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1Recently, interviews with a selection of young people with minority backgrounds in the five Nordic countries have also been published (Solhjell et. al., 2018). See discussion below in section 2.2.
2 https://documents-dds-ny.un.org/doc/UNDOC/GEN/G15/080/01/PDF/G1508001.pdf?OpenElement
3 Kennedy v. Trinidad & Tobago Communication No 845/1999, UN Doc. CCPR/C/67/D/845/1999 (UN Human Rights Committee).
4‘Court bans police racial profiling’, DW, 31 October 2012. Available at: https://www.dw.com/en/court-bans-police-racial-profiling/a-16347425
5 D.H. v. Czech Republic, Application no. 57325/00, Judgment 7 February 2006 (ECtHR).
6CRC Committee, General comment No. 6 on Treatment of unaccompanied and separated children outside their country of origin, Thirty-ninth session, 17 May–3 June 2005.
7CRC Committee, General Comment No. 10 on Children’s rights in juvenile justice, U.N. Doc CRC/C/GC/10 (2007).
8Fourth Report on Norway (2008), p. 8. https://rm.coe.int/fourth-report-on-norway/16808b597a. FAFO researchers Anne Britt Djuve og Jon Horgen Friberg report that only 57% of first-generation migrant youths from Africa and Asia report confidence in the police. The figure for second-generation migrants from these regions is 68% and ‘ethnic Norwegian’ youth 78%. See: FAFO, Elevers tillit til politiet, https://www.fafo.no/index.php/om-fafo/nyheter/item/tilliten-til-politiet-hos-elever-i-videregaende-skole
9Ibid, para. 8.
10Utrop (2016).
11 https://www.stortinget.no/no/Saker-og-publikasjoner/Sporsmal/Skriftlige-sporsmal-og-svar/Skriftlig-sporsmal/?qid=65790
12 Politiets utøvelse av utlendingskontroll på territoriet, herunder i grenseområdene, Politidirektoratet, 2001, RS 2001/021Available at https://www.nidsenter.no/fag/juss/rundskriv/
13Arnsten Linstadog and Christian Boger, ’Organisasjoner mener politiet spesielt går etter Oslo-ungdom med mørk hud. Lørdag demonstrerer de’, Vårt Oslo, 2018.
14See section 2.1 above.
15See section 2.1 above.
16See, e.g., Advokatforeningens årstale 2010; Letter from Children’s Ombudsmen to Police, 28 February 2011; Rolv topdahl, ’Det er bare spørsmål om tid før et barn tar livet sitt i politiarresten’, NRK, 18 February 2013; UN Children Rights Committee, Concluding Observations on Norway, 29 January 2010, para. 58.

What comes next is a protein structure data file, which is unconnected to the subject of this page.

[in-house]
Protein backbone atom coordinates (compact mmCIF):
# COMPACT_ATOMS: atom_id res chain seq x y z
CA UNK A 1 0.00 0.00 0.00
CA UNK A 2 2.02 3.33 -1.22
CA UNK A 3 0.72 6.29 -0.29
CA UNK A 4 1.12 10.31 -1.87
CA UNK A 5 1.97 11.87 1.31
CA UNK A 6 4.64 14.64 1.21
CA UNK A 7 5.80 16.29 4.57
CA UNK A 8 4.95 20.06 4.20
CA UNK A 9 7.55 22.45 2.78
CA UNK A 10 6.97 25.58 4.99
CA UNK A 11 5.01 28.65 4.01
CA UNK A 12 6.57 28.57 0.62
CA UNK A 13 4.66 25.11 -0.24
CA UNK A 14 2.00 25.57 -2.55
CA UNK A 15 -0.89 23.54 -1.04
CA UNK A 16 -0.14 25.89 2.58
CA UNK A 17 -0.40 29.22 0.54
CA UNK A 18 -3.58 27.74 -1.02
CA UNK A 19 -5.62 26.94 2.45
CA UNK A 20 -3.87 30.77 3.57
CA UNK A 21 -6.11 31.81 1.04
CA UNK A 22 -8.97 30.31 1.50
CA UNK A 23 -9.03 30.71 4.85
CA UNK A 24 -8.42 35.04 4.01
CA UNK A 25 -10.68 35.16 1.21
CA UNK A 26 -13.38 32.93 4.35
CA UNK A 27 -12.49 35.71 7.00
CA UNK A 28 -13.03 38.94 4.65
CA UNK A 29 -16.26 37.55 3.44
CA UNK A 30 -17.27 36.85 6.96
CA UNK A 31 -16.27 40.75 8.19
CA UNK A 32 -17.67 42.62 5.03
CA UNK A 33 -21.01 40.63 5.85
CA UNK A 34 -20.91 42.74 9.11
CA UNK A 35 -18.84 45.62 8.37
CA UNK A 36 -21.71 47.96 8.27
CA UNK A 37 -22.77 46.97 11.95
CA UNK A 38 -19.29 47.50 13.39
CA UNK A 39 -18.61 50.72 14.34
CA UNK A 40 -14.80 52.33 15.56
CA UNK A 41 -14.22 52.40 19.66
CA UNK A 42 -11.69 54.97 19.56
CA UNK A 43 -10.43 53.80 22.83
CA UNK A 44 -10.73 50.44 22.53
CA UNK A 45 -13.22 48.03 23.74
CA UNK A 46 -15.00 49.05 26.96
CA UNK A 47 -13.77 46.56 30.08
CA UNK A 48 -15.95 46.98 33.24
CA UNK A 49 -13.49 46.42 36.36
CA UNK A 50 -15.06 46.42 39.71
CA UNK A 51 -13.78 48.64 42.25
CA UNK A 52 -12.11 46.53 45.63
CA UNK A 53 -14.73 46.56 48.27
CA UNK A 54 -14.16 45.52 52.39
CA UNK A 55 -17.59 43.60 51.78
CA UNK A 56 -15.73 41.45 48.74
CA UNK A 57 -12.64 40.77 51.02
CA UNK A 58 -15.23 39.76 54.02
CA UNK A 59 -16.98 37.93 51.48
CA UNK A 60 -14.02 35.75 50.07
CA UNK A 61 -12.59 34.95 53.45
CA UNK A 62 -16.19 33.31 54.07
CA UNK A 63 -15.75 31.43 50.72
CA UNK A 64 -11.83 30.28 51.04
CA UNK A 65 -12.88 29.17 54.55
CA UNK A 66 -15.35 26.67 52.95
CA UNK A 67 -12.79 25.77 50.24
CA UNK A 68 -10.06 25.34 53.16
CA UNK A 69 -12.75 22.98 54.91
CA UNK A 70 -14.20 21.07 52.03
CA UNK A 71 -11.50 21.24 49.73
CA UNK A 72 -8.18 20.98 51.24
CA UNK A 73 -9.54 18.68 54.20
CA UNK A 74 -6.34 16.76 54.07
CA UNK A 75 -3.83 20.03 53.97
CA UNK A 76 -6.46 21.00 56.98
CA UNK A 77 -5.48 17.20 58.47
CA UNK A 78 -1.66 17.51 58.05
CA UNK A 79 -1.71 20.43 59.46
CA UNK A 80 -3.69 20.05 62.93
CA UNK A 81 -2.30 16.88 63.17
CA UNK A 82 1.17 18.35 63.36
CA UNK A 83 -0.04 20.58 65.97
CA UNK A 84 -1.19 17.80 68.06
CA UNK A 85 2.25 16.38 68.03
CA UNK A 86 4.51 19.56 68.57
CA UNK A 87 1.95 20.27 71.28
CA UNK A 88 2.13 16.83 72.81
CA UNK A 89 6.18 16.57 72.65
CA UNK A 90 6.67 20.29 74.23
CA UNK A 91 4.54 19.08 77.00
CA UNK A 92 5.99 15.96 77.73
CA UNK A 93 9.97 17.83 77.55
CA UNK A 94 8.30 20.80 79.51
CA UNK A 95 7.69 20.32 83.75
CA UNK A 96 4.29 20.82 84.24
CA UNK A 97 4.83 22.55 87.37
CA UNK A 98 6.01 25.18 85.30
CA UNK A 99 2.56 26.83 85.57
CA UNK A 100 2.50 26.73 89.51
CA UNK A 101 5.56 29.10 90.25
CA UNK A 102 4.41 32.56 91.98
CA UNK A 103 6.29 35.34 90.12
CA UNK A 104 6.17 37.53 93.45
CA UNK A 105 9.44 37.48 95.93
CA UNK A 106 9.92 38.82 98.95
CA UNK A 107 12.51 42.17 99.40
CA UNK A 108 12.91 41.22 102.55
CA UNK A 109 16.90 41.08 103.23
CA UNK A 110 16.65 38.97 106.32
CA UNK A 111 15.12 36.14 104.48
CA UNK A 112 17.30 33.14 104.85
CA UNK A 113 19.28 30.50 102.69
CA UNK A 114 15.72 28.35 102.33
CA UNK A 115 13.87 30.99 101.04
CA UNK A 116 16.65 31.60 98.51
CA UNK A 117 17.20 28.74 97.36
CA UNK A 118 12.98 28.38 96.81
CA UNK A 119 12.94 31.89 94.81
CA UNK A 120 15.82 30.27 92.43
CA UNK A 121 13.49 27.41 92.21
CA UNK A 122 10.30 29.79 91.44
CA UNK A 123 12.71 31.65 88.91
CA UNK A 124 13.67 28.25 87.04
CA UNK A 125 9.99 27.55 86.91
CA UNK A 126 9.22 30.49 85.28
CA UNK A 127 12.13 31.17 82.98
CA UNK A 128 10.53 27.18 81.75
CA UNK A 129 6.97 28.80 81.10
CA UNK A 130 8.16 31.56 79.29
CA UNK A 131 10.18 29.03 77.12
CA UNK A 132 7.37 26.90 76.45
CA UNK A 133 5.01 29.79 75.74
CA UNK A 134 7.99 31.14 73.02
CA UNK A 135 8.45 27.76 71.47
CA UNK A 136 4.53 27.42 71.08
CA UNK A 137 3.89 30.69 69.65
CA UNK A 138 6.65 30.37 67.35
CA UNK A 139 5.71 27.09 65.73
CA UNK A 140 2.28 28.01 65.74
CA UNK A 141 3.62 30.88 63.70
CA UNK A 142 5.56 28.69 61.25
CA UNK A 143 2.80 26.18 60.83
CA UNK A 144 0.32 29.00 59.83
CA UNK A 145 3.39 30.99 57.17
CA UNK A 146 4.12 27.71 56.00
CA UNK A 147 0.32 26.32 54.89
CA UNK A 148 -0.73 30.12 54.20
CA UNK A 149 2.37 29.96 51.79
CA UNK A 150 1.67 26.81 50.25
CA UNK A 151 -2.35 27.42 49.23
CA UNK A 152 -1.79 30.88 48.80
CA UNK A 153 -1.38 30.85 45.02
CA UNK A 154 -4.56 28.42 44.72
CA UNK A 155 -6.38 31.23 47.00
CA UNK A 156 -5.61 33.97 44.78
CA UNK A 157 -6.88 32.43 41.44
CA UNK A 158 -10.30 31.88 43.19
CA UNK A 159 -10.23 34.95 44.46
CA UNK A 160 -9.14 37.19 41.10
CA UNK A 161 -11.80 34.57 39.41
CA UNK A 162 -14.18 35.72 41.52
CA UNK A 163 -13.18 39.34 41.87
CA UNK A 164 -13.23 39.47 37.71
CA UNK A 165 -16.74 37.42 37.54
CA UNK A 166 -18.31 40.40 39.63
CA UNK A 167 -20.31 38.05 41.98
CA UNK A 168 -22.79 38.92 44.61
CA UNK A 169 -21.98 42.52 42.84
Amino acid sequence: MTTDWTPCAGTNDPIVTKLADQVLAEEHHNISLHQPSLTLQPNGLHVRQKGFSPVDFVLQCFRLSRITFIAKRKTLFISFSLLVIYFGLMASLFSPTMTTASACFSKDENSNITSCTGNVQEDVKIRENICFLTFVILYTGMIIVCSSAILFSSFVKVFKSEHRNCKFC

1713-103468TVI-OTIR/01, District Court, 2 June 2014.
18Puntervold Bø (2013) p. 135. See also https://www.aftenposten.no/norge/i/eK6O/Politiet-har-fatt-instruks-om-a-tvangsreturnere-9000-migranter-i-a r
19LB-2016-8370; A.B. and others v. France (11593/12), R.M. and others v. France (33201/11), A.M. and others v. France (24587/12), R.K. and others v. France (68264/14) og R.C. and V.C. v. France (76491/14).
20LOV-2018-04-20-9, see Section 106 c.
21UN experts’ statement on International Migrants’ Day 2016; see also UNHCR statement 2017
22Committee on the Prevention of Torture (CoE) report on Norway 2011, p. 20.
23The Parliamentary Ombudsman report (2015), p. 3.
24Norwegian Psychological Association report (2015), p. 10.
25NOAS report (2017), p. 57.
26Norwegian Psychological Association report (2015), p. 10.
27See e.g. Innst. 78 L (2011–2012) s. 14; Prop 126 L (2016–2017) p. 48.
28Prop 126 L (2016-2017) Table 7.1 p. 48.
29The ten judgments are: 16-126413ENE-OTIR/01; 16-099607ENE-OTIR/01; 16-136285ENE-OTIR/03; 16-136302ENE-OTIR/03; 16-042565ENE-OTIR/04; 16-042590ENE-OTIR/04; 16-081212ENE-OTIR/05; 16-081212ENE-OTIR/05; 16-118305ENE-OTIR/06; and 16-090811ENE-OTIR/07.
30Immigration Act § 99 (2).
31Norwegian Psychological Association report (2015), p. 2.
32Immigration Act § 106 a-h.
33See e.g. Ot.prp.no. 75 (2006–2007); Prop. 138 L (2010–2011).
34LB-2016-8370 p. 21
35See e.g. Husabø and Suominen (2012) p. 40.
36Immigration Act § 106 (3).
37See e.g. NOAS report (2017) p. 10; LB-2016-8370, pp. 10; 12
38LB-2016-8370 p. 40.
39Immigration Act § 106 (2), cf. § 105.
41Criminal Procedure Act § 183 (3).
42LB-2016-8370 p. 33–34.
43Prop 126 L (2016-2017), p. 87.
44LB-2016-8370 p. 32.